An American astrophysicist who has known Famiano for years wrote in support of his nomination. He lauded a recent breakthrough discovery made by Famiano and four colleagues. The work, he said, "represents an important advance on our understanding of how the first stars in the Universe evolved and produced heavy elements, a topic that has perplexed astrophysicists for more than two decades."
Famiano is the author of 47 refereed publications and has been the recipient of more than $2 million in research grants and contracts to support his work. The most recent such support is a $240,000 award from the National Science Foundation.
He earned bachelor's and master's degrees from the University of Michigan and a doctoral degree in physics from Ohio State University. Famiano joined the WMU faculty in 2005 after being a visiting research associate at the MSU national lab. He also held a research position in Japan and held teaching and research positions at OSU.
Scholars around the globe who wrote in support of Wirtz's nomination noted that for someone with an academic career that is "just getting started," her academic record is already "what many scholars could hope to accomplish in a satisfying career."
An anthropologist with a focus in linguistics, Wirtz is the author of two books, with a third one in progress. She also has published book chapters, book reviews and peer- and editor-reviewed articles in her profession's most prestigious journals. In addition, she has given invited presentations, seminars and lectures around the world.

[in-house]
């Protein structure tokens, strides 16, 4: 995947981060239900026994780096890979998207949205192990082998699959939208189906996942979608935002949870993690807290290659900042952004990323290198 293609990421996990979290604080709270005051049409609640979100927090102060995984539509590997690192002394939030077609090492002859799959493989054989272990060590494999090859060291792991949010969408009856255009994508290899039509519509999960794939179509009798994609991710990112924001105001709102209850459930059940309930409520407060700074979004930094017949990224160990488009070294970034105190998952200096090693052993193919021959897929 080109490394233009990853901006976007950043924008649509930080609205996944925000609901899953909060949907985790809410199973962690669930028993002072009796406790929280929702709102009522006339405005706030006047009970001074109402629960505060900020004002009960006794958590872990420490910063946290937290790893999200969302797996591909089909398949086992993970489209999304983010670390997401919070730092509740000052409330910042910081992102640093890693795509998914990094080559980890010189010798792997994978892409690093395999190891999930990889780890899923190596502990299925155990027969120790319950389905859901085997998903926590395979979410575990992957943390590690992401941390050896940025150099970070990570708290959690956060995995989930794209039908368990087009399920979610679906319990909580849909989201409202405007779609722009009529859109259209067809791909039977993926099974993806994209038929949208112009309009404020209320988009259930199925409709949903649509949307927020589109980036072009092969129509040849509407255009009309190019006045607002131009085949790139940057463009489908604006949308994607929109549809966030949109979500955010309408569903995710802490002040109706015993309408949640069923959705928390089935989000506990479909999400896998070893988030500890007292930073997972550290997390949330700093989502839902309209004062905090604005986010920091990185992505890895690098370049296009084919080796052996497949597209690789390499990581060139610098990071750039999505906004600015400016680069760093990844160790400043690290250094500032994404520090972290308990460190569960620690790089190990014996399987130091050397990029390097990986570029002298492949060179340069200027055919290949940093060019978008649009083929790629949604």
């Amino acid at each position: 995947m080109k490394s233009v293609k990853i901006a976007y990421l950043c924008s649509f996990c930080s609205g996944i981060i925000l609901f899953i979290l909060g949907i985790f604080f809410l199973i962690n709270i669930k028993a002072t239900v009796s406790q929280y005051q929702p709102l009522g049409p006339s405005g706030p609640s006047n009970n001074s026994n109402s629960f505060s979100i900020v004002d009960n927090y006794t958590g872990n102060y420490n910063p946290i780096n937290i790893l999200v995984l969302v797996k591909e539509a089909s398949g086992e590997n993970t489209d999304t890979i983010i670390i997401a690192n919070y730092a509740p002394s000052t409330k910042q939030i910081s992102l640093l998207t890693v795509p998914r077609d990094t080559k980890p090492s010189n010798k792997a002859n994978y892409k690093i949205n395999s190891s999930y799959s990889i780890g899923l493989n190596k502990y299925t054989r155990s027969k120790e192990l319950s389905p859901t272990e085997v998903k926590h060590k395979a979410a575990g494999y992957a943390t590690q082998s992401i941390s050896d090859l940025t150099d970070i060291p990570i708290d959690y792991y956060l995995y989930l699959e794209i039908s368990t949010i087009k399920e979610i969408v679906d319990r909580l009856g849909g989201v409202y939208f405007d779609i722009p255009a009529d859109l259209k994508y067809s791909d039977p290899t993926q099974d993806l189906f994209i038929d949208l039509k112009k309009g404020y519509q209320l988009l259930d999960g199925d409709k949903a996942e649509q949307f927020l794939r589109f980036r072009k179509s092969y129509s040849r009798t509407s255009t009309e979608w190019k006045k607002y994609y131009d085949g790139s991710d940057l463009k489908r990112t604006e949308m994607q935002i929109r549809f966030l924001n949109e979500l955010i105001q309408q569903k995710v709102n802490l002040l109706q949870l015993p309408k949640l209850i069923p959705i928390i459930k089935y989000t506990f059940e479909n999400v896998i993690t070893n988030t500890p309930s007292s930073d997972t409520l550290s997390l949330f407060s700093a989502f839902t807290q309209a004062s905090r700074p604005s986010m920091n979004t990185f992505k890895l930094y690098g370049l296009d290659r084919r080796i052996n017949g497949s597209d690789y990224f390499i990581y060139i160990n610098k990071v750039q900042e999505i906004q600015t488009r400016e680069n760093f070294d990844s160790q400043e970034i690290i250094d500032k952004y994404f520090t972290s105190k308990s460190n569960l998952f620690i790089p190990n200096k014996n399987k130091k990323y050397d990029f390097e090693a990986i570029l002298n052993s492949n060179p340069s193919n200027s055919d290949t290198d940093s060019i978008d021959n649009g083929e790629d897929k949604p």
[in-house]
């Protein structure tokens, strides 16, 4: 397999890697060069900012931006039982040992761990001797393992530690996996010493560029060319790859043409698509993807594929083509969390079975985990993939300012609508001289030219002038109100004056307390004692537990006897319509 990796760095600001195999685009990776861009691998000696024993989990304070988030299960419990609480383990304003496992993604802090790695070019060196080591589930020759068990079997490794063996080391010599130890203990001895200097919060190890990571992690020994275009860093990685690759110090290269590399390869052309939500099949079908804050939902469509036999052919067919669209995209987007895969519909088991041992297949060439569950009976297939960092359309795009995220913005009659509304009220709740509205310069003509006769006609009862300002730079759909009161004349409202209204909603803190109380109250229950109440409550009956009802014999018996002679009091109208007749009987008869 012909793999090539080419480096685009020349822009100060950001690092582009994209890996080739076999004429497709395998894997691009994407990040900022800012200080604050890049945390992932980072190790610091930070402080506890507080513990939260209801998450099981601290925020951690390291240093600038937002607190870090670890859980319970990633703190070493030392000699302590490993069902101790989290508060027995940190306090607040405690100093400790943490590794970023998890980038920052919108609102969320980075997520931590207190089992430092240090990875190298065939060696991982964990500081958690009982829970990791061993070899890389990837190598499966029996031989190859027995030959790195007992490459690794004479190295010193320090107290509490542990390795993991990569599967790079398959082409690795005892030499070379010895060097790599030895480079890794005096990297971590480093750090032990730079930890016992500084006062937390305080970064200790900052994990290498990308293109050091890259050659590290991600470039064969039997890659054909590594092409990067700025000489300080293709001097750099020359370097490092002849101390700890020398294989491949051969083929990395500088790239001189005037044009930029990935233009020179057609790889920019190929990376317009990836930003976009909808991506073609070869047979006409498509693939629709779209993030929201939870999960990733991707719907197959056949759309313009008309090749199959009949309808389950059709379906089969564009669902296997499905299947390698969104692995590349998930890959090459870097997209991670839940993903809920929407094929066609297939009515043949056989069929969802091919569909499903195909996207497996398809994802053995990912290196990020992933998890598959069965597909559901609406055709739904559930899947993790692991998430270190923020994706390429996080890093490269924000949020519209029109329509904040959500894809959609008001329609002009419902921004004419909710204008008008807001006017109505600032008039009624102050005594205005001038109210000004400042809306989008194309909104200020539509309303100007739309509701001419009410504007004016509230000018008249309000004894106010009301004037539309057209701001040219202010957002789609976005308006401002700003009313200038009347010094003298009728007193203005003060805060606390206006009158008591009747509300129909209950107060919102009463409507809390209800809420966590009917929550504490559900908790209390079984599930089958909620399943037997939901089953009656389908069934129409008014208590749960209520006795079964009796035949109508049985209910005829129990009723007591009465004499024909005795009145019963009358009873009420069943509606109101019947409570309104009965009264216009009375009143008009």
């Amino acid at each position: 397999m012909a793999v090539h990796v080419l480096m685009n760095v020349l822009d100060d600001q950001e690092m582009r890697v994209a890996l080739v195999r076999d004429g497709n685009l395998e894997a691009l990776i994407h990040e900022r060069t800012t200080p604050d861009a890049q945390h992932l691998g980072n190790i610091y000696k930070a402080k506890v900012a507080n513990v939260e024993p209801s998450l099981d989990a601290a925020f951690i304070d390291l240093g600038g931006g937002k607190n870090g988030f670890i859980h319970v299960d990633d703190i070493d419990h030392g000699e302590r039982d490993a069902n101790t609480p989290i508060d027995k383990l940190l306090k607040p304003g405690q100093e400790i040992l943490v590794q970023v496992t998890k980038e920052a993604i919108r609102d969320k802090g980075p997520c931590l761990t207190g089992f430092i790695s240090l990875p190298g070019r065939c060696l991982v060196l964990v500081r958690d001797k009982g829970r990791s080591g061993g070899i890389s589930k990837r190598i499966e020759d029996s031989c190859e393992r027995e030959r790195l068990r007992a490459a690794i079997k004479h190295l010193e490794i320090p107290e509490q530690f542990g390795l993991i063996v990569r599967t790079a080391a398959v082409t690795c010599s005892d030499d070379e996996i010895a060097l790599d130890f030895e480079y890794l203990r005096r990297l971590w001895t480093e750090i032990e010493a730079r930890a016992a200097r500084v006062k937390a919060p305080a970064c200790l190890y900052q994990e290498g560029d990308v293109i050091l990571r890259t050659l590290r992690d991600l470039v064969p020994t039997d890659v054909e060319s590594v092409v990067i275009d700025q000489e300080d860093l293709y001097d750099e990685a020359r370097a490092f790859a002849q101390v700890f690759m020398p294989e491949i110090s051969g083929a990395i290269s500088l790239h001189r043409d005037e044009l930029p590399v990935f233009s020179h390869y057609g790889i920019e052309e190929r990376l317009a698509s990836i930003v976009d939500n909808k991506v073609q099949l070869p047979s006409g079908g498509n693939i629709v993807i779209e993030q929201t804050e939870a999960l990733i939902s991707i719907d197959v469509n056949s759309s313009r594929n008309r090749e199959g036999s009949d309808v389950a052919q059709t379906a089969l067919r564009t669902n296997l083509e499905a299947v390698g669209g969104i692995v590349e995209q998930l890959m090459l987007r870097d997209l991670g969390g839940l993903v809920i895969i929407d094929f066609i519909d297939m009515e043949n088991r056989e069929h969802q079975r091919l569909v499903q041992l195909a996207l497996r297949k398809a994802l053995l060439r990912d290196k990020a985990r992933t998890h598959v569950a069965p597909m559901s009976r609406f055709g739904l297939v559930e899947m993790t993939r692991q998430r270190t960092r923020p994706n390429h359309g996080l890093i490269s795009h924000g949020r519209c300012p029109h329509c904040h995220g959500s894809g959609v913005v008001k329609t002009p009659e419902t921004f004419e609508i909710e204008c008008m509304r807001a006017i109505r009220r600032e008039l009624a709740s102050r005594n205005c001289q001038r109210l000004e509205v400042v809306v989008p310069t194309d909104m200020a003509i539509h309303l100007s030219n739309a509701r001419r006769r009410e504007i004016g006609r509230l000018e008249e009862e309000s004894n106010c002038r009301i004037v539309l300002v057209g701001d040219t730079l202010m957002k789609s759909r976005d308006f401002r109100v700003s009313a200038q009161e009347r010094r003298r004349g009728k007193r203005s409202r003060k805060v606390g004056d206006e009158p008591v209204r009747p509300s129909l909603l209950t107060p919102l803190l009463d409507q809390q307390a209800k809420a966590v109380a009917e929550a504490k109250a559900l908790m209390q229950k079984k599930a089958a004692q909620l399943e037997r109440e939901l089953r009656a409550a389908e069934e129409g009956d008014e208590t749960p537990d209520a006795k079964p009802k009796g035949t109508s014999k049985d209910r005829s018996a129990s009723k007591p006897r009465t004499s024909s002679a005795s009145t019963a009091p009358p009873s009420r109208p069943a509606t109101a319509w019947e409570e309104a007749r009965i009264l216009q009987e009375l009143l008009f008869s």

An international colleague noted the impact of her first book "Ritual, Discourse and Community in Cuban Santeria: Speaking a Sacred World" and praised her for refusing to take the "easy option" of staying in Havana to do fieldwork as most western anthropologists do. The 2007 book that focused on eastern Cuba, that supporter said, "suggests new directions for the study of religion more broadly and for our understanding of the relationships between religious communities and their larger national and transnational contexts."
Wirtz has been a faculty member at WMU since 2005 and came to the University from the University of Pennsylvania, where she taught a course on qualitative research for a year after earning her Ph.D. in anthropology there. She earned bachelor's and master's degrees from Cornell University.
At WMU, she has, as one colleague noted, been "among a growing number of anthropologists and social scientists who aim to put their scholarly research into practice...in an effort to transform the inequities of our world toward conditions of social justice." As part of that commitment, he said, she was instrumental in bringing the American Anthropological Association's Race Exhibit to Kalamazoo in 2010.
About the Emerging Scholar Award program
The Emerging Scholar Award program was launched late in 2006 to acknowledge the accomplishments of WMU faculty members who are among the rising stars in U.S. higher education. It is designed to celebrate the contributions of faculty who are in the first decade of their careers at WMU and who, by virtue of their contributions to scholarship or creative activity, have achieved national recognition and demonstrated outstanding promise to achieve renown in their continuing work. The award goes to scholars nominated for consideration through a campuswide selection process and carries a $2,000 cash prize for each recipient.